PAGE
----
I did some research and came across a paper by University of Illinois Physics professor Dr. Alan M. Nathan on baseball at high altitude. So looking at his research he has come to explain that when pitching at high altitude, we can expect two primary effects. First, pitched baseballs will move a little bit quicker in Coors than at a park at sea level. Dr. Nathan states that a baseball loses 10% of its speed in at sea level, so the average speed of a pitched ball is about 95% of its peak speed. At Coors, the baseball loses only 8% of its speed, so that the average speed is about 96% of its peak speed, or about 1 mph faster, meaning that where Pomeranz sometimes reached 96MPH at Coors he is less likely to reach that speed in Oakland or Sacramento. However, the more important factor is the reduction in the Magnus force, which results is less break or movement on a breaking ball. According to Dr. Nathan if 18 inches was the typical break at sea level due to the Magnus force, an identically thrown pitch at Coors would break only about 82% as much, so about 14-15 inches. Now here is where it gets a little more interesting, according to Dr. Nathan, "an overhand curveball will drop about 4 inches less at Coors. An overhand fastball will drop about 4 inches more at Coors. Why "more"? Because the upward Magnus force opposing gravity is less at Coors. A ball thrown with pure sidespin will have a sideways break about 4 inches less at Coors."

This is chart below shows the range of movement from a sample of 5,000 curveballs thrown by right-handed pitchers in the 2012 season outside of Coors Field. (I know Pomeranz is a lefty but this is the data I found)


via Baseball Prospectus

Now you can see that there is a wide margin of movement for these pitches. Below is a graph of all right-handed curveballs thrown in Denver by visiting pitchers during the 2011 and 2012 seasons (1,471 pitches).


via Baseball Prospectus

You can see that there is less of a margin of movement on this chart on both the vertical and horizontal axes, granted there are fewer pitches. Now keep in mind it is more than possible that there may not be much of a difference in charts if there had been 3,500 more curveballs thrown in the chart above. But for the sake of this article lets just not think about it. Nevertheless, you can see the shift in vertical and horizontal movement in the following overlay.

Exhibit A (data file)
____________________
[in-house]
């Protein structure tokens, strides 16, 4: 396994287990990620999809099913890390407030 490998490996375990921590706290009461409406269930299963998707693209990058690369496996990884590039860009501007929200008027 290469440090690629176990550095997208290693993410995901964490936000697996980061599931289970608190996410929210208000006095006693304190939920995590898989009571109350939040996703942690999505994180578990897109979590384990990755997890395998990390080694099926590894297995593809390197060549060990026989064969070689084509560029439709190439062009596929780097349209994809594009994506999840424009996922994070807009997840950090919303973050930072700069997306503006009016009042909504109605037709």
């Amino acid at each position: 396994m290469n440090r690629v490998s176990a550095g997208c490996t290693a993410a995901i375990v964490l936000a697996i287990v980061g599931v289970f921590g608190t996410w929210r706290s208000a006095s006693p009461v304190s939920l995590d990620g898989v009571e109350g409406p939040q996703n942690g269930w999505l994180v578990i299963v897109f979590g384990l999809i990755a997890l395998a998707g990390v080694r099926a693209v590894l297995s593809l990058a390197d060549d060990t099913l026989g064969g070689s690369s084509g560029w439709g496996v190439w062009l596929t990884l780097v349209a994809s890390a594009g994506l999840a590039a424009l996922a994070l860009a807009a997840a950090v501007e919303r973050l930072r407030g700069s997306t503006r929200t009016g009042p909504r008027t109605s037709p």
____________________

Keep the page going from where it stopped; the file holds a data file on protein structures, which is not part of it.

via Baseball Prospectus

The PITCHf/x data used here indicates a Coors Effect of about 1 inch of horizontal movement and 1.5 inches of vertical movement

So how did that effect Pomeranz?

Now I know the data above has some flaws and the following data is a small sample size but he didn’t pitch too many games last season, but just bear with me. Here I have selected 2 of his starts one where he pitched an away game in against the Dodgers and one home game against Miami, pitching 4.1 and 4 innings respectively.

In the game against the dodgers you can see in these 2 charts the movement of his pitches vertically and horizontally. (focus on the red triangles, curveballs)



via Fangraphs

As you can see in the game where he pitched in LA there was both increased horizontal and vertical movement on his pitches, compared to the charts below vs Miami @ Coors Field. (focus on the green squares, curveballs)



via Fangraphs

So Why am I so excited? Drew Pomeranz was pretty darn good in the minors, he had pretty darn good K/9 rates, K%, ERA, and FIP. And although he struggled in the high altitude environment of Coors, his pitching is guaranteed to improve by moving down to sea level, as we saw above with the effects of high altitude. Now, Pomeranz was said to have some inconsistencies in his pitching mechanics, which I believe can be attributed to rushing his development. But the bright side is the A’s are known for their development of young pitchers so his time during spring training, and spending some time in AAA can be/will be extremely important and beneficial to his development. He’s got a lot of upside and this top 5 draft pick has been said to have stuff that can be compared to Clayton Kershaw in this article here, which got me really excited. I have a feeling that Drew Pomeranz will be able to be the potential ace he was considered to originally be and be a major contributor to the A’s in the next couple of seasons.